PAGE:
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Pnau - Soft Universe

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Sydney dance duo Pnau have returned with the follow-up to their breakout success, 2007’s eponymous effort which spawned the singles Baby, Wild Strawberries and Embrace. While there are no singles of that calibre clearly evident this time around, the pair of ostensible frontman Nick Littlemore and producer Peter Mayes have nonetheless produced a solid, though different fourth record in Soft Universe.

The opening bars of Everybody are the first indicator that the band’s sound has changed – a polished, radio-ready synth line paired with a clean, shimmering lead guitar creates the impression that this is something of a sequel to the opener from Littlemore’s Empire of the Sun project with Sleepy Jackson frontman Luke Steele, Standing On The Shore. By the time the band truly begin to stretch out in the chorus of “I need everybody to understand what it feels like”, it seems like a sizeable thematic shift has taken place. Where once Littlemore shrieked about picking fruit and falling in love, things have now taken a much more sombre tone, as if he is now a man locked in an emotional struggle, desperately pleading for someone to identify with him.

The chorus of the album’s second and strongest track, Solid Ground, is similarly solemn (“There’s too much worth living for/Baby, I’ll show you”), initially sounding blissful and life affirming but taking on a much darker meaning showing a spectrum of emotional depth here that is virtually unprecedented in Pnau’s work. The track is ultimately one of the record’s highlights. Unite Us sees the band attempting once again to create a summer festival anthem for the sweaty masses of young, munted clubbers, but falling short through decidedly weak lyrics which make the track seem something like a pastiche. Twist of Fate follows, a catchy pop song nodding clearly towards the sounds of the 80s new romantics without sounding dated.

The Truth is the moment where they finally nail the club anthem aesthetic they have been striving for throughout the record, with Littlemore giving a resonance to lyrics that might otherwise seem empty, while Mayes provides a stadium sized backing for his band mate’s theatrics. But Glimpse, effectively a throwaway track, breaks down all the momentum built by The Truth and seems as if the band try to take on a Meatloaf power-ballad through a vocoder. Needless to say this was probably not the desired effect. The whistle-led Epic Fail comes off once again as an attempted anthem fallen short, and by this point the record could do with something to boost it up a bit. Thankfully, this comes in the form of Better Way, a dance track that does exactly what it says on the tin. The languid hollowness of Glimpse and Epic Fail is cancelled out with a surge of dynamic energy as the track evolves throughout and cements its status as one of the album’s strongest moments.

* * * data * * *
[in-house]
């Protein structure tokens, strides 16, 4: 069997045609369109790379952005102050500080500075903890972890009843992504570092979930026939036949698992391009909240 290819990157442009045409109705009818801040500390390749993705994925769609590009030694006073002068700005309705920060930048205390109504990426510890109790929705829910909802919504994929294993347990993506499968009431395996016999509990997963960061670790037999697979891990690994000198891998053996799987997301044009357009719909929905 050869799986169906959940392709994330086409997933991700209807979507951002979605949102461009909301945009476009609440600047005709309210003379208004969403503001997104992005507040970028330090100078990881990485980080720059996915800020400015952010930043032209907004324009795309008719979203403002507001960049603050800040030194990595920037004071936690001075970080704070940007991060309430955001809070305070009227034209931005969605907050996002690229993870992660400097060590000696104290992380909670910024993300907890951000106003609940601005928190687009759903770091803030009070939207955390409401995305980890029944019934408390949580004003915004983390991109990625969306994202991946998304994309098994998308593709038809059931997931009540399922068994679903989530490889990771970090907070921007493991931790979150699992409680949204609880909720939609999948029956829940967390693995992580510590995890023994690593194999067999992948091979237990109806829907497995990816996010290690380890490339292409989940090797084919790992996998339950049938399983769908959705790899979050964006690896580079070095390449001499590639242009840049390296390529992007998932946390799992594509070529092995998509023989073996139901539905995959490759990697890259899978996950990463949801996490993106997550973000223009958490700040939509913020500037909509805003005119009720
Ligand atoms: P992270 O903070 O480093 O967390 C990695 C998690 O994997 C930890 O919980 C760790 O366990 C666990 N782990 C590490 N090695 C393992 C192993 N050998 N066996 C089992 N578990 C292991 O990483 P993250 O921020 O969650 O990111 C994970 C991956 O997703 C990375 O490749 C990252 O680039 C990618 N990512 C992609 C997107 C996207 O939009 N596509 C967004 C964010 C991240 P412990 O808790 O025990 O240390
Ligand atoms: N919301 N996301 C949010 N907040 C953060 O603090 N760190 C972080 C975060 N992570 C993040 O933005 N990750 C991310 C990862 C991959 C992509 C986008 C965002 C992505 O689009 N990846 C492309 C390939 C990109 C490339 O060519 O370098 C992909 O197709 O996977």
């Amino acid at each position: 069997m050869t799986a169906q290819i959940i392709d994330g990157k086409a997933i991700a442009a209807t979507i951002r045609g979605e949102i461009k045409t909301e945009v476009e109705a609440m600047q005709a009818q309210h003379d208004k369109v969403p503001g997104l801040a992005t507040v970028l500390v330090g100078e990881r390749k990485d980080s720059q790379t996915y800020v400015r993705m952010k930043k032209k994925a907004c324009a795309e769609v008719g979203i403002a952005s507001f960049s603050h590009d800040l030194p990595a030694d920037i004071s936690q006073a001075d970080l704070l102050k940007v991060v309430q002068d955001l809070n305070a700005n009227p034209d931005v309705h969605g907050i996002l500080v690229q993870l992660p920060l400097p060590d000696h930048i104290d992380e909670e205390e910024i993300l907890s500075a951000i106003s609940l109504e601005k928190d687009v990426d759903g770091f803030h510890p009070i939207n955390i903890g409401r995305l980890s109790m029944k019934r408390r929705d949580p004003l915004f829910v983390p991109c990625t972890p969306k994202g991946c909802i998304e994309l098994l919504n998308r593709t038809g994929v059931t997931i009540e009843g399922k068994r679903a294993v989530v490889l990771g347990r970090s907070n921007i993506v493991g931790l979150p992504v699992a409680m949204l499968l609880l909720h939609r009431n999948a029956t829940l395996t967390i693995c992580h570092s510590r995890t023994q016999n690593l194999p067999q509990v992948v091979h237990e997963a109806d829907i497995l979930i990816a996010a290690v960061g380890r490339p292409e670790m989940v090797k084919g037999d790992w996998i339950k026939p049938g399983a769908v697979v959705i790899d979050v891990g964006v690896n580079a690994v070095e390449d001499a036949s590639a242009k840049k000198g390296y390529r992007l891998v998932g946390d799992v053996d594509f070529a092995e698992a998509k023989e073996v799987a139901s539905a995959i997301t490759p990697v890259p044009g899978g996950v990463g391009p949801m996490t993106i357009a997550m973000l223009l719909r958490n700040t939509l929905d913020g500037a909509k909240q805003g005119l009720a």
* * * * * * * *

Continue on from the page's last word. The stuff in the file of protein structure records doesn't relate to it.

The introduction of Something Special begins with synths that give the feeling that one is either about to begin an Atari arcade game or listen to a cover of Animal Collective’s My Girls. The end result is neither of these, but the track definitely comes off well, structurally containing all the hallmarks of a good slow builder and lyrically containing a healthy dose of hands-in-the-air euphoria with its chorus of “We are all, we are something special”. Closer Waiting For You is a subdued ballad that sounds nothing like the rest of the record, but somehow just fits. More like Burt Bacharach than Daft Punk or The Chemical Brothers, the track actually plays out as a straight-faced majestic piece exuding an air of maturity and sincerity. Strangely, though stylistically disparate from virtually anything in the band’s back catalogue, it seems like something they were born to do.

Soft Universe is a record with a strong, powerful beginning and an admirable finish, though a few lapses in the middle leave a blemish on what would otherwise be a quality record. Nonetheless, it represents a band that continue to evolve their sound on each record they release – things don’t grow stale in the world of Mayes and Littlemore, and more than anything Soft Universe proves that the duo are more than capable of creating material outside the confines of dancefloor anthems and nu-rave synth blasts. This record puts memories of dancing fruit and kids in white outfits jumping around like maniacs on Sunrise in the distant past. But unfortunately, rather than a step up, Soft Universe comes off merely as a step sideways for a band who have perhaps already seen their peak.

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